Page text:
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kid booksI loved reading my kids bedtime stories.   We snuggled up in Jacob’s bed in his small teddy bear infested room or Sean’s blue nautical bed with Buzz Lightyear peeking over the edge of the toy box and read a story of either boy’s choosing every night.  Sometimes they picked one of my favorites and sometimes they picked a book with awkward sentences and repetitive dialog but I read whatever they chose.  Leaning back against the headboard, smelling their freshly shampoo’d little heads, I opened a book cover and Jake pointed at pictures on the page.  It’s one of those things that happen every night of their lives until it doesn’t.

I read Cyndy Szeckeres’s board book Puppy Too Small to Sean and Jacob more times than I can remember.  Each time they asked to hear my own story of how Sean was born too early and how small he was and how my college friend Sharyn had given us that book when Sean was born.  And, then they would ask me to read it again.

We read Tumble Bumble and Frog and Toad and then the books got bigger.  We read Because of Winn Dixie, and I cried.  We read all the Series of Unfortunate Events and somewhere along the way we started the Harry Potter Series.  Sean was a few years younger than Harry when we first began our Hogwarts adventure.  I mispronounced the character’s names and stumbled over the spells but all three of us loved the story.  By the time Harry was entering his fifth year at Hogwarts, Sean was reading it on his own but still joined us for out-loud reading at bedtime, though he sat at the foot of the bed now.  When the final book in the series was released, Jacob was ready to read on his own, too, so I read Harry Potter and the Deathly Hallows in my own bed, without moving my lips at all.  The bedtime story ritual was over before we had time to notice and today, I miss it terribly.

Last night, Jacob, who is now almost 18, asked me to run lines with him for a play he’ll be appearing in soon.  We sat on the couch and went through the script page after highlighted page making sure that he had his cues and was reciting the words as scripted.  The play is a musical and we reached the place where Jacob is required to sing a solo.  He started just talking through it then stopped and shook his head.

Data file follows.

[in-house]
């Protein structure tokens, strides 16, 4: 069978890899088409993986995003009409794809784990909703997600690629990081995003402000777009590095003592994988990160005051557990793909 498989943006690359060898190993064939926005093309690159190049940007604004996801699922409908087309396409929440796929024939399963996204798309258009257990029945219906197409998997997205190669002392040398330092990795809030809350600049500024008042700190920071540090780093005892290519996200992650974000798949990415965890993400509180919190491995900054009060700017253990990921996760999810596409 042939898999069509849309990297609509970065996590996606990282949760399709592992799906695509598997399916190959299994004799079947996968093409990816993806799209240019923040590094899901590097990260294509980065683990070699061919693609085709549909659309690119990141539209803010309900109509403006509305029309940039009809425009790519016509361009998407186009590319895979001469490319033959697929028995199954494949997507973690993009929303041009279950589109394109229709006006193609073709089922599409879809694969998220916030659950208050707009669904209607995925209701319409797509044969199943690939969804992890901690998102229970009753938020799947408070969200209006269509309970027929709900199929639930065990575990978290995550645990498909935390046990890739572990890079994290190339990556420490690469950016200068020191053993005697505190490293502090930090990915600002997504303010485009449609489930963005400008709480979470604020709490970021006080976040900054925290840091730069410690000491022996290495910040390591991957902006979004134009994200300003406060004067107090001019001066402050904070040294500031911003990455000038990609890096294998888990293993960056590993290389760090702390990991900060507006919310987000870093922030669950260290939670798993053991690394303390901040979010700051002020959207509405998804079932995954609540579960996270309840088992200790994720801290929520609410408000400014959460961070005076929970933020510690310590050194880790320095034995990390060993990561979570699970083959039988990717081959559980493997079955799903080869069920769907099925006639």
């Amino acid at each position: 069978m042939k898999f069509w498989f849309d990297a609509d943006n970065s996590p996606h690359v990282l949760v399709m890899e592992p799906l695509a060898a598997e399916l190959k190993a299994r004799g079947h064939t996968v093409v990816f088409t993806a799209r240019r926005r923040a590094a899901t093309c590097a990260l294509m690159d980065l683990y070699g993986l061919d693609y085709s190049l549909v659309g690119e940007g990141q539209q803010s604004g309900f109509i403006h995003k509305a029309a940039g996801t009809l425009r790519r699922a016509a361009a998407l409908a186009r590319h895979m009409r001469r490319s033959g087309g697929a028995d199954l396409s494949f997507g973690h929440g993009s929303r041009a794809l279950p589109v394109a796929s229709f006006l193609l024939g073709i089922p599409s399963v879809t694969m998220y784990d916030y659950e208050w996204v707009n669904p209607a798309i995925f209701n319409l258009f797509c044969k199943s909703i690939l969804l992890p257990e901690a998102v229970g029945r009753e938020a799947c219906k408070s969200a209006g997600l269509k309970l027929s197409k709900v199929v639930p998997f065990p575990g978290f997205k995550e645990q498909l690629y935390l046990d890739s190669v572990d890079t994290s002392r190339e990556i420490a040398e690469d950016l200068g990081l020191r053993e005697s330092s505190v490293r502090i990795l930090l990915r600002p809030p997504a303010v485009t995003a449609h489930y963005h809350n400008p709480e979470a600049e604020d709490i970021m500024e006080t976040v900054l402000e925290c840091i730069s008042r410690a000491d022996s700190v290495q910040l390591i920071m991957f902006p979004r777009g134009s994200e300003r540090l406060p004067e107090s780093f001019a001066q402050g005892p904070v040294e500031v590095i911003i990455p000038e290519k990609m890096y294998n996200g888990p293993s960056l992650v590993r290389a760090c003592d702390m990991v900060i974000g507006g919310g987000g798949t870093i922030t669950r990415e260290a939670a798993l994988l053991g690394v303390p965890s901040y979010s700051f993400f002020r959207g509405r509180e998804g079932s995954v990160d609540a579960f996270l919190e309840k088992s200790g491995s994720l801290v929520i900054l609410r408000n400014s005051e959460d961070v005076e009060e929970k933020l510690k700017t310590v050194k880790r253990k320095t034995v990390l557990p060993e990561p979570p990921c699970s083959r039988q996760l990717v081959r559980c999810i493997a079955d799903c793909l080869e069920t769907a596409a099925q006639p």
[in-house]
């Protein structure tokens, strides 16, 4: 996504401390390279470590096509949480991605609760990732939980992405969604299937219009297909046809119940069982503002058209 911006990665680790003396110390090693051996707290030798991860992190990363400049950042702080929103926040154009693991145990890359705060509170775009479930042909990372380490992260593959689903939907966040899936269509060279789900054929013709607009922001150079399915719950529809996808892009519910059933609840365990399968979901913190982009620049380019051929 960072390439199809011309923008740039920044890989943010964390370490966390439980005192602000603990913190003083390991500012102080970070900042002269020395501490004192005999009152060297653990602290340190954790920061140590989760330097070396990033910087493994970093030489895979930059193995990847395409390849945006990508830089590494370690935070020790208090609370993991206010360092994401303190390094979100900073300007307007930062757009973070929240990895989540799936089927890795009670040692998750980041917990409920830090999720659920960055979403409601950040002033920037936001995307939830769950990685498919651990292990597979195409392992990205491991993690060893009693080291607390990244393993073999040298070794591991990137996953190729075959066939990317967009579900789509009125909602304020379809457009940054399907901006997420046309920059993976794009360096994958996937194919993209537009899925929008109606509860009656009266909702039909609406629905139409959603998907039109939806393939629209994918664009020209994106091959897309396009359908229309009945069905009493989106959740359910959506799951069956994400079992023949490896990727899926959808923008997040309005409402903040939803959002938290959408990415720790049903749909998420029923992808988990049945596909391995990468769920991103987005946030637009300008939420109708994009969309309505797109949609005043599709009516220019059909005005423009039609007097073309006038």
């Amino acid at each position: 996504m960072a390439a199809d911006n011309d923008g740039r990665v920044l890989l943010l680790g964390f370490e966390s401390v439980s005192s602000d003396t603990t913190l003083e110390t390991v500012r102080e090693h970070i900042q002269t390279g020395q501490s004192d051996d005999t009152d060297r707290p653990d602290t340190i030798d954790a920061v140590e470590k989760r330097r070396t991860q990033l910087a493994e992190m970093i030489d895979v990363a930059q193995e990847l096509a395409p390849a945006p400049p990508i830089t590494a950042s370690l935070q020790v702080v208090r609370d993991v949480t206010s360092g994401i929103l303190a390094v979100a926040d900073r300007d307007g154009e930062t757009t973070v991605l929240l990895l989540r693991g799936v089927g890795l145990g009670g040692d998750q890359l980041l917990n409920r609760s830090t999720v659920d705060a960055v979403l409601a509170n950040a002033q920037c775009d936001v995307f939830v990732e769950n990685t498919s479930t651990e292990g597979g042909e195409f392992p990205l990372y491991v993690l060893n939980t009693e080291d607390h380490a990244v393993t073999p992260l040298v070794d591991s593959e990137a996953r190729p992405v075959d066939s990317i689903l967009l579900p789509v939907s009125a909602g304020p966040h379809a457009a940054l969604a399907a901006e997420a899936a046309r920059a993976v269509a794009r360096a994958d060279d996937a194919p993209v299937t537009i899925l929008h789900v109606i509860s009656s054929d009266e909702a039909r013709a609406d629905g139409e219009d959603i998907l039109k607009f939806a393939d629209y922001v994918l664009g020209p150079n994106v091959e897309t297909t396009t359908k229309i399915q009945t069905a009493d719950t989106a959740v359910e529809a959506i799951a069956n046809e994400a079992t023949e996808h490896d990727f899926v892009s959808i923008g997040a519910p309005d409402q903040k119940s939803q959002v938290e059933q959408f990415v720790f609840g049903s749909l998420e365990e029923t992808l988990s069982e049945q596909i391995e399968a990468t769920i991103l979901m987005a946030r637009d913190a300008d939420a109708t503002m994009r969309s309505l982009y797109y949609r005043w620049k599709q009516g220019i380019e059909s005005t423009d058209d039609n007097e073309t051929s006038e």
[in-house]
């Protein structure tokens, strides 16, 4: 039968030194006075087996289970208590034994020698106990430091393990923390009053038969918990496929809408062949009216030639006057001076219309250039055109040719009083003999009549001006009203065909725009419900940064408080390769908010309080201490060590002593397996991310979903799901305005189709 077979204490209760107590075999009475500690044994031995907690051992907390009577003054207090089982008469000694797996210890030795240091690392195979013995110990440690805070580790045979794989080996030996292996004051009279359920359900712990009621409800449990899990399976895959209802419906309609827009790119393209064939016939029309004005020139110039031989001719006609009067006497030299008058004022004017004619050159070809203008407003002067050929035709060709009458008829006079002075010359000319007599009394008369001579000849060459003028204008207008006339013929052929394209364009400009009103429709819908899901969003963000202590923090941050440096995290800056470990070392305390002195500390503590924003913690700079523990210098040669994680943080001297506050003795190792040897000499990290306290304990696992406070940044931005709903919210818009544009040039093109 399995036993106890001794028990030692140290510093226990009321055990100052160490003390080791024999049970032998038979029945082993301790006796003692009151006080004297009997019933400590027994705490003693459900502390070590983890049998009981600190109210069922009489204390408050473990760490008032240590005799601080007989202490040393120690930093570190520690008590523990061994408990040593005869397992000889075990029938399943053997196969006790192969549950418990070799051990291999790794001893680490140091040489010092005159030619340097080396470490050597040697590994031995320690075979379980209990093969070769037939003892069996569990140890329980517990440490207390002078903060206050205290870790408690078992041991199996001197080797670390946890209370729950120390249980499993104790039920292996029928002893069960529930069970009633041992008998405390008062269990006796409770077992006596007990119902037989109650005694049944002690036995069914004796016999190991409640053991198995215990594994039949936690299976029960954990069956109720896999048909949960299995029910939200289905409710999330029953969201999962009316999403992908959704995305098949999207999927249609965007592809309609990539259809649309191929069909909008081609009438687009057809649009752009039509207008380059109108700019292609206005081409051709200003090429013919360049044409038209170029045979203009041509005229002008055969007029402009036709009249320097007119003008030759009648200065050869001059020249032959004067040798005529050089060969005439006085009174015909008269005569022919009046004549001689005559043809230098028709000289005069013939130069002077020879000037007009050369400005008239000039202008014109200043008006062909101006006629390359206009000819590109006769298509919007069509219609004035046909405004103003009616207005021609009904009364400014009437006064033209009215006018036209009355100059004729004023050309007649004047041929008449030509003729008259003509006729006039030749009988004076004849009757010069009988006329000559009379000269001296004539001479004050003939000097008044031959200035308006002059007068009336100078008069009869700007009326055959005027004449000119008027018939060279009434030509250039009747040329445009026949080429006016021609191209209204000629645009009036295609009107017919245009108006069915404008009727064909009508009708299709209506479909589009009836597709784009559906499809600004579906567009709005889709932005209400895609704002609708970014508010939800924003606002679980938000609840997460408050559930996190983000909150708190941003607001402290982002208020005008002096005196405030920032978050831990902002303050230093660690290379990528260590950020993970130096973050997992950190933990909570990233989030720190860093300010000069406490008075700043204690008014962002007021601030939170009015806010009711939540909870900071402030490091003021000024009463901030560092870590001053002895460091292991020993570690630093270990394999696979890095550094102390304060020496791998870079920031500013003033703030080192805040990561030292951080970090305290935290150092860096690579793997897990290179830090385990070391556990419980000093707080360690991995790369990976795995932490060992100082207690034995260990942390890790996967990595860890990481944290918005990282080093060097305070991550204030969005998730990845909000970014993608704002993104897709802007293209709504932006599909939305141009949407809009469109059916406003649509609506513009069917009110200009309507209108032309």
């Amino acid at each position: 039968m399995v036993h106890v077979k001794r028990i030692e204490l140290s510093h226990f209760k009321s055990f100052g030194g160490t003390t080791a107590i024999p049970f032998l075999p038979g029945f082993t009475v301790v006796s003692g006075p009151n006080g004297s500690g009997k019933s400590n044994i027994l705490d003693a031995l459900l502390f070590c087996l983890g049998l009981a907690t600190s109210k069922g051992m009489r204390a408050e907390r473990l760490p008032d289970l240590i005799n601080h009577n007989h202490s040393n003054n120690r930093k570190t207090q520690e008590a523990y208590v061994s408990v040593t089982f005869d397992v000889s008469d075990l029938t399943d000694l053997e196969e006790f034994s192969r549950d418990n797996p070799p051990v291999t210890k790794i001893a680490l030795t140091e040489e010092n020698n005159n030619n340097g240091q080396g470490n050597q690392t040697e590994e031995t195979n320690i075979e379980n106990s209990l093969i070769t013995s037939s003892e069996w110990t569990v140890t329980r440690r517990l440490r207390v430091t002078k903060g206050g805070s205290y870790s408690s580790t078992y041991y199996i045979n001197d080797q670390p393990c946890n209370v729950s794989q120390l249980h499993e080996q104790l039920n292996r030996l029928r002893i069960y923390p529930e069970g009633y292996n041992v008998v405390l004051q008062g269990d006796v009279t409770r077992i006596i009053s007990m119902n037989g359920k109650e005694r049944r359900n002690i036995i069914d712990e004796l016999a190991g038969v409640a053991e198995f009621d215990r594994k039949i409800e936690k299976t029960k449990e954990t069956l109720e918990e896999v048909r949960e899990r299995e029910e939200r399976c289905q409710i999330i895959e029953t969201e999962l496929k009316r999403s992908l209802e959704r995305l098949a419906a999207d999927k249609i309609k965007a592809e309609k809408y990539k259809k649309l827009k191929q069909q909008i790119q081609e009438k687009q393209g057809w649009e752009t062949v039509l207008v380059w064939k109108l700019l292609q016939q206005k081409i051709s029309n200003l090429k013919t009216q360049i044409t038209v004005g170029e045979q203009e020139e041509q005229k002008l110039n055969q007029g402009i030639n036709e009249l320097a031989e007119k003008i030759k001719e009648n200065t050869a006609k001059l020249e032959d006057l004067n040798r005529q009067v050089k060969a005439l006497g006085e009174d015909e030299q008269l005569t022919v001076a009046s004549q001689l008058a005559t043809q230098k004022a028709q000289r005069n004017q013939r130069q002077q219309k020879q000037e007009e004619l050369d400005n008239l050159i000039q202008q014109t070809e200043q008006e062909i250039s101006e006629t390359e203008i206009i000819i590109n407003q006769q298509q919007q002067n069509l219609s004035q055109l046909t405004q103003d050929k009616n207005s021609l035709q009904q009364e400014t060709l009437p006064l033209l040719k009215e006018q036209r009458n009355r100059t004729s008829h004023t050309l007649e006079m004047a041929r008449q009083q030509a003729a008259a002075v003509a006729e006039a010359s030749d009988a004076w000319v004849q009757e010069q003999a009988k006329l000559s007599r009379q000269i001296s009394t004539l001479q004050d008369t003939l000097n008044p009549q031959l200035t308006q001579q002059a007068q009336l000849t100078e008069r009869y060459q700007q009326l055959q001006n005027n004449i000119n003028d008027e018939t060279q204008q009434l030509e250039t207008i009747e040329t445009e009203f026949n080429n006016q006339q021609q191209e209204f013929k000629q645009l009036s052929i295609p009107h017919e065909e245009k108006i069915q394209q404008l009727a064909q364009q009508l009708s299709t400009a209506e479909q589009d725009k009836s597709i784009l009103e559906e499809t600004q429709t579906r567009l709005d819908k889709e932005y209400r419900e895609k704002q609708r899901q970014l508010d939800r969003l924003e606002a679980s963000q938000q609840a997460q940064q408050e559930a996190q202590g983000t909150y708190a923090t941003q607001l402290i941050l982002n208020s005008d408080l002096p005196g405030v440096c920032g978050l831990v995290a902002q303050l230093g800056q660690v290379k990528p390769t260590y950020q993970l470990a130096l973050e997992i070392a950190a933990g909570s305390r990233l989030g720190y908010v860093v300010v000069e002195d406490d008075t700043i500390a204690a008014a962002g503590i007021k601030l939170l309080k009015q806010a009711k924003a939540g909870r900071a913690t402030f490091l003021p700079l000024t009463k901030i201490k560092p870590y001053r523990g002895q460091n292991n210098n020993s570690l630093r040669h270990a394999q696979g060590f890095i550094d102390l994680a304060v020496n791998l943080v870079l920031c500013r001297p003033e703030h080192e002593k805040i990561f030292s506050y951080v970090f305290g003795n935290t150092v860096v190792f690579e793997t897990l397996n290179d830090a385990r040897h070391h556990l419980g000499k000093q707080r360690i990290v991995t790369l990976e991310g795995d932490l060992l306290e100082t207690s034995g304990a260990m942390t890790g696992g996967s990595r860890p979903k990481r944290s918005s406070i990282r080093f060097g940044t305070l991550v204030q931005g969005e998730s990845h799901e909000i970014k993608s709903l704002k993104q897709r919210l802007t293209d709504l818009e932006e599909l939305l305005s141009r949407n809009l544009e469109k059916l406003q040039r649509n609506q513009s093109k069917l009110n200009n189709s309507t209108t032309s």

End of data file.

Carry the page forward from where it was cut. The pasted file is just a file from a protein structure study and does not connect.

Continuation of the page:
“No, I’ve got to sing it,” he said.

And so he did, and I cried.

“I’m never going to make it through this play,” I laughed with tears in my eyes.

We read through a scene he’d been struggling with, a heated dialog with another character with lots of interrupting and overlapping lines.  We read it over and over with Jacob’s voice taking on the timber of an agitated adult man.  I choked up.  I couldn’t read the lines.  I was so moved by the energy and passion he was putting into the practice.  I was moved that he was openly allowing me to be a part and a witness.  He laughed at me and asked, “Why are you crying?”

“I’m just so proud of you,” I said.

Tonight before going to bed, I knocked on Jacob’s bedroom door.

“Thanks for letting me read lines with you tonight, Buddy,” I said.  “It reminded me of our old bedtime stories and I miss that.”

“Me too,” he said.  “You were doing the voices and you didn’t even know it, just like you used to.”

“I used to do voices?” I asked.

“You did.  And you used to cry at the sad parts too.”

Read to your kids, people.  Read to them every day until you don’t.  And then read to them some more.

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